Database requests - The number of logical ABAP requests for data in the database. These requests are passed through the R/3 database interface and parsed into individual database calls. The proportion of database calls to database requests is important. If access to information in a table is buffered in the SAP buffers, database calls to the database server are not required. Therefore, the ratio of calls/requests gives an overall indication of the efficiency of table buffering. A good ratio would be 1:10.

    GUI time - The GUI time is measured in the work process and is the response time between the dispatcher and the GUI.

    Roll ins - Number of rolled-in user contexts.

    Roll outs - Number of rolled-out user contexts.

    Roll in time - Processing time for roll ins.

    Roll out time - Processing time for roll outs.

    Roll wait time - Queue time in the roll area. When synchronous RFCs are called, the work process executes a roll out and may have to wait for the end of the RFC in the roll area, even if the dialog step is not yet completed. In the roll area, RFC server programs can also wait for other RFCs sent to them.

    Average time per logical DB call - Average response time for all commands sent to the database system (in milliseconds). The time depends on the CPU capacity of the database server, network, buffering, and on the input/output capabilities of the database server. Access times for buffered tables are many magnitudes faster and are not considered in the measurement.

    The following times give you an overview of optimal response times in your SAP System. Use the workload monitor to display the current workload statistics in your system.

    Performance Data Time

    - Average response time - approx. 1 second (dialog), <1 second (update)

    - Average CPU time - approx. 40% of average response time

    - Average wait time - <1% of average response time

    - Average load time - <10% of average response time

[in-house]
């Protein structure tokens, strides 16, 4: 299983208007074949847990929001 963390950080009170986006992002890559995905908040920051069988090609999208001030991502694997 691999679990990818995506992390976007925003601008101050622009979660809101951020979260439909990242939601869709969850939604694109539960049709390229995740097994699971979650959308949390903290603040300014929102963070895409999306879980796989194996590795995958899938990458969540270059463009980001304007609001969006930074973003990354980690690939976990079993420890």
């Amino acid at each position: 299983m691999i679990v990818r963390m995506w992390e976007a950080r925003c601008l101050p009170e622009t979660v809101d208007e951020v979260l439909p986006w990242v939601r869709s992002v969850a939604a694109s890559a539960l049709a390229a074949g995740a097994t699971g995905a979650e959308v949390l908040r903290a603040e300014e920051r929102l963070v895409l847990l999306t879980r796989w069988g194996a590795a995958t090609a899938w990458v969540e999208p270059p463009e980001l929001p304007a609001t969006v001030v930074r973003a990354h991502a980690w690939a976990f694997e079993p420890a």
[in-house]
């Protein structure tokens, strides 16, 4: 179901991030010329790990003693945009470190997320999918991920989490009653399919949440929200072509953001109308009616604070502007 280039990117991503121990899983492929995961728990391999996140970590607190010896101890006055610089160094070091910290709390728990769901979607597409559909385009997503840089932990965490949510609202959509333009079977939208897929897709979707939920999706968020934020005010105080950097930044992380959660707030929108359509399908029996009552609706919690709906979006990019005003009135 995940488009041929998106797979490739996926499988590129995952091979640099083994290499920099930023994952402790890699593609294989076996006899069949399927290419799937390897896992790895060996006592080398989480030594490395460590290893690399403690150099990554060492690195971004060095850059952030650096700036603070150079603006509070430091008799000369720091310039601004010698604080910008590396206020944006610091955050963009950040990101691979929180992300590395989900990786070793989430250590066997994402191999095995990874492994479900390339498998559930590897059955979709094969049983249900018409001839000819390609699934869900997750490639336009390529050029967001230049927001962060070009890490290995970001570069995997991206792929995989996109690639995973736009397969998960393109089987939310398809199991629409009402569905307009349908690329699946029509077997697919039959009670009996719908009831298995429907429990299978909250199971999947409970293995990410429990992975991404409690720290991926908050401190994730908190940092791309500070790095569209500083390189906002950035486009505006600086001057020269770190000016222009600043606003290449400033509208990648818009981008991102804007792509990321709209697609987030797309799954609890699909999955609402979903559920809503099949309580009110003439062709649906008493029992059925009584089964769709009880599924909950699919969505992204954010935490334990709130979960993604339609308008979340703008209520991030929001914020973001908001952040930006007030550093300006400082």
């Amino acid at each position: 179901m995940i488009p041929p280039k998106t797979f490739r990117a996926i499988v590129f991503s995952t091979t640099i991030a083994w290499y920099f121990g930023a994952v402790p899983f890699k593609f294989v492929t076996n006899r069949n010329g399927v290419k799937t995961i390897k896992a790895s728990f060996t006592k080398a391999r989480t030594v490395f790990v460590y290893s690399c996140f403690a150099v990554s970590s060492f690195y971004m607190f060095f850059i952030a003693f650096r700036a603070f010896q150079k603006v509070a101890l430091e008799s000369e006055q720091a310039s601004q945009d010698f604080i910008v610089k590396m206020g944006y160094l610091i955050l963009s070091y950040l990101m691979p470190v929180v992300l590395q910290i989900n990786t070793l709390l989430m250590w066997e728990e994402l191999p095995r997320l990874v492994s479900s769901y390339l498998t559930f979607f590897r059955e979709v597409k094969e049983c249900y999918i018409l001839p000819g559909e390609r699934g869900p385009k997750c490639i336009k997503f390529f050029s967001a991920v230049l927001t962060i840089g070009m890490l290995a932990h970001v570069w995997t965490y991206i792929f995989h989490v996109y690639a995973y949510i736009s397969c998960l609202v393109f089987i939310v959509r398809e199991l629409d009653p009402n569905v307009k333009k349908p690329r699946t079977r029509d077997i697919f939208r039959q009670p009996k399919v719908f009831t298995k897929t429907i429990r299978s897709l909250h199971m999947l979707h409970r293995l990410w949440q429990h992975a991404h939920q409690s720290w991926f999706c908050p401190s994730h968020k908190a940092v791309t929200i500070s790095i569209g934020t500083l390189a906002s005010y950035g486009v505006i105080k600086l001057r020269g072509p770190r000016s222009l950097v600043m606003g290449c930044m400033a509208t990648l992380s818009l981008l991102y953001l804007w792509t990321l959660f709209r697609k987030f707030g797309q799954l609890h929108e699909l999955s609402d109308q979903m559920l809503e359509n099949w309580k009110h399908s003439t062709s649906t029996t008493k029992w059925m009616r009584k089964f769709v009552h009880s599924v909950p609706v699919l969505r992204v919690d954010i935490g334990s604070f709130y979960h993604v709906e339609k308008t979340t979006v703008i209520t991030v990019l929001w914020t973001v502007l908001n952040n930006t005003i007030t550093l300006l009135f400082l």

- Average DB request time - approx. 40% of average response time

    Database Requests Time

    - Direct reads - <10 ms

    - Sequential reads - <40 ms

    - Changes - >25 ms

    High Values for Reason

    - DB req. (Change/Comm.)

    - Database or index problems?

    - Load time

    - Buffer problems?

    - Wait time

    - Not enough work processes?

    - Locked tasks?

    - Long-running transactions?

    The times for direct reads and changes should not exceed 10 milliseconds in a healthy database system. The sequential reads time should not exceed 30-40 milliseconds.

    You can use the workload monitor (Transaction ST03N) to analyze the workload statistics for each task type (for example for background processing, dialog processing, update processing, ALE, and RFC) for the application servers in your SAP System.

    You can use the workload monitor to display and compare the time profiles. A time profile displays the workload for a specific task type over a specific period of time.

    You can display the workload of the instances that are configured in your SAP System, not just the instance that you have logged on to. You can also switch easily between the information for these instances.

    You can display and analyze the time profile for one individual task type, or for all task types. You can display the workload for the following parameters:

    - Times

    - Database

    - Proportion of response time

    - GUI times

    - All data.

    You can use the workload monitor to display the number of users working on an application server. You can display the number of dialog steps that each user has executed, and check that application server response times are acceptable.

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    regards,

    reddy